My first destination after departing the showroom was Bangsar Shopping Centre for my pampering session at Truefitt & Hill. The 20-minute journey from one place to the other was my inaugural opportunity to examine the Ghibli S. Despite the heavy morning traffic (what’s new?), I was able to take the ride for a spin, albeit rather slow. My initial focus was placed on the steering wheel that’s now powered electronically. I really like that it’s light and pretty quick when it comes to responsiveness. This means that you will be able to maneuver precisely and accurately. That’s important, after all. Furthermore, the EPS (electronically assisted power steering) is also incorporated as a fuel conserving technology. I also really enjoyed the spaciousness of the front seats. However, while extremely helpful and necessary, I found the sensors rather annoying; not because they didn’t do their jobs but the alerts kept coming on even when the car was obviously no where near a solid object—left, right, front, and back. Truth be told, that only made me for nervous when driving the Maserati Ghibli S. It caused a heightened sense of anxiety especially since it wasn’t my own car that I was utilising. In my opinion, it’s something that one will have to get used to.
Oh, if you’re wondering about the Maserati roar, I’d have to say: are you kidding? On a week day morning and in the middle of the congestion on Federal Highway? Off with the shenanigans. Evanesco! I didn’t “roar” right there and then but I did eventually. Under acceleration, the V6 roar was—well—full-flavoured and distinctive, to say the least. Not only was it an attention grabber, it was also a Maserati signature; part of its brand elements. Loud and noisy? Yes. That was why I only did that once. I have never found Kuala Lumpur to be an ideal location for cars such as the Maserati Ghibli S. It is a realm that limits the full of potential of high-performance vehicles. However, we live in a world that encourages us to make do with what we’ve got.
The Ghibli is an expensive model and with that comes high expectations. It’s a basic entry-level Maserati but still a luxurious juggernaut nonetheless. What do you look for in a car with a starting price of RM718,800? Personally, I’d want adequate spaciousness in both front and rear seats, state-of-the-art technology, and just a really efficient transport. I know there are probably other pricier options that come with enhanced features, but is the price of the Ghibli S justified?
Its prowess can be seen in both the lane keeping programme and Touch Control Plus. For the former, I found that the car was automatically steered back into position whenever it sensed that I might have gone out of the lane. It is of utmost importance that a safety system such this works efficiently and from the short period with the Maserati Ghibli S, I cannot fault it at all. As for the Touch Control Plus, I noticed that the submenus were really easy to decipher without having to constantly look for the back button. Moreover, this means that I was able to locate whatever I wanted with ease—from audio to navigation. As a driver, this rocks because you wouldn’t want to be distracted for too long. Nevertheless, just make sure your focus is on the road as much as possible. Some other features that are of massive help are the Active Blind Spot Assist, Surround View Camera (which was amusing and rather fun), and Forward Collision Warning.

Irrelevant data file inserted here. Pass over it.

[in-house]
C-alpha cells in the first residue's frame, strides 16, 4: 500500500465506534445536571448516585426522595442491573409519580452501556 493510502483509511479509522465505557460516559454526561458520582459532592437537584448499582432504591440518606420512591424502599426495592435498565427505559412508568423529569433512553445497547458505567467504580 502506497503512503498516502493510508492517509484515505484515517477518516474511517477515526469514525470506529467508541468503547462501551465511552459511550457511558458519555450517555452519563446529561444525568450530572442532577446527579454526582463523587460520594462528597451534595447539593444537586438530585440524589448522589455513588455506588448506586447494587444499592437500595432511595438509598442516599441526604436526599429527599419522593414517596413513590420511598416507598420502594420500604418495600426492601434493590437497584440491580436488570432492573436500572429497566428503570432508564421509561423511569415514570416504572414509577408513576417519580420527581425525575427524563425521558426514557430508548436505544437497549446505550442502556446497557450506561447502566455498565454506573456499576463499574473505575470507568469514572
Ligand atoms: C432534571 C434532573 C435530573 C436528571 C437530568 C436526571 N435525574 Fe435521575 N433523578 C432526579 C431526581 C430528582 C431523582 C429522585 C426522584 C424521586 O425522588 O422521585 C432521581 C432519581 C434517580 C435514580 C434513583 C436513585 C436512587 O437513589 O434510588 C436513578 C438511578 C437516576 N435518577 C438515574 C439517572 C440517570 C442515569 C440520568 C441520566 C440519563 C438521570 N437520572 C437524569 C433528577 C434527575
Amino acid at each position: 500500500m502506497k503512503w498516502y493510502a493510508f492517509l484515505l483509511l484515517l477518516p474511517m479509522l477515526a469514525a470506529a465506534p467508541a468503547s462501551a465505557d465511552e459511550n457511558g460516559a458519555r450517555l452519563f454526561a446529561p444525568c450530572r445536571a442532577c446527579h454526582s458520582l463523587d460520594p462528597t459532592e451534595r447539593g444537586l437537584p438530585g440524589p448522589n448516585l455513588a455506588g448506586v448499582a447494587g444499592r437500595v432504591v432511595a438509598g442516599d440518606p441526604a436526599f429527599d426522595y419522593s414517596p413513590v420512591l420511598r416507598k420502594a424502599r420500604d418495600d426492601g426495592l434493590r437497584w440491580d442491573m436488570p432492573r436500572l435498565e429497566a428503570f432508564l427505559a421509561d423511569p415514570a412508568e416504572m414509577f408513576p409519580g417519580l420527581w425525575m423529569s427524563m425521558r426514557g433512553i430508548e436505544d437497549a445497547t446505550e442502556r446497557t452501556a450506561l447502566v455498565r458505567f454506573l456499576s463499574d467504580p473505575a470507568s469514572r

In summation, I’d say no. I don’t think the price matches what you are getting. However, if it’s a Maserati you want and if your prime goal is to drive in Kuala Lumpur, the Ghibli S isn’t the worst option. It’s an everyday vehicle which you can also use for the occasional trips outside the city. The Ghibli S feels the most optimised on flat land and will definitely make you the centre of attention wherever you are—including being stuck in traffic cramps (at least that was what I felt). While it says amen to ample space for the driver and front passenger, the rear area suffers from the opposite. As for the exquisite and superbly-stunning leather seats, it will take a whole lot of caution to ensure that nothing spills. Talking about spilling, seven airbags are installed in the Maserati Ghibli so nothing spills at the event of an unfortunate accident. It’s a first world kind of battle, isn’t it? Here we are deciding if the Maserati Ghibli S is value for money.
It’s easy to drive and you feel like a million bucks handling it (or at least 28.12 percent short off a million, if you do the math). My experience with the Ghibli was fun, enjoyable, and one-of-a-kind—like the delicious lunch I had at Favola in Le Meridien Kuala Lumpur. While the car leaves so much to be desired, that’s not to say that the Ghibli is macabre. In fact, it’s worth your time. Take it for a test drive like I did and you will either fall for it or continue your search for better model/brand. As for me, let me just end by saying that I’d go with the second scenario. Thank you for having me! What are your thoughts on the Maserati Ghibli?
The Maserati Ghibli S starts from RM718,800 with a five-year unlimited mileage warranty. For more information, visit this website.